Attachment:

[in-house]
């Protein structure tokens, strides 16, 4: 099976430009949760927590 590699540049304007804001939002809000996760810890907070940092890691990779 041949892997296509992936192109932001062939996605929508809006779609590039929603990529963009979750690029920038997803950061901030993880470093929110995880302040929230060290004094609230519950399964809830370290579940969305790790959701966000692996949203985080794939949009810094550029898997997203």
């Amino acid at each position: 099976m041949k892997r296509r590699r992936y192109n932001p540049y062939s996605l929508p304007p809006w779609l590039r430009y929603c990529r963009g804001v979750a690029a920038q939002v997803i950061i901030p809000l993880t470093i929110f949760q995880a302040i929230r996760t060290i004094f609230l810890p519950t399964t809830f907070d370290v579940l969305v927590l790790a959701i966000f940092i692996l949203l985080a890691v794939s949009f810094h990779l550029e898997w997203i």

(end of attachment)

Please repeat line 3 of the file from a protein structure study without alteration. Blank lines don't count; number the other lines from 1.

């Amino acid at each position: 099976m041949k892997r296509r590699r992936y192109n932001p540049y062939s996605l929508p304007p809006w779609l590039r430009y929603c990529r963009g804001v979750a690029a920038q939002v997803i950061i901030p809000l993880t470093i929110f949760q995880a302040i929230r996760t060290i004094f609230l810890p519950t399964t809830f907070d370290v579940l969305v927590l790790a959701i966000f940092i692996l949203l985080a890691v794939s949009f810094h990779l550029e898997w997203i």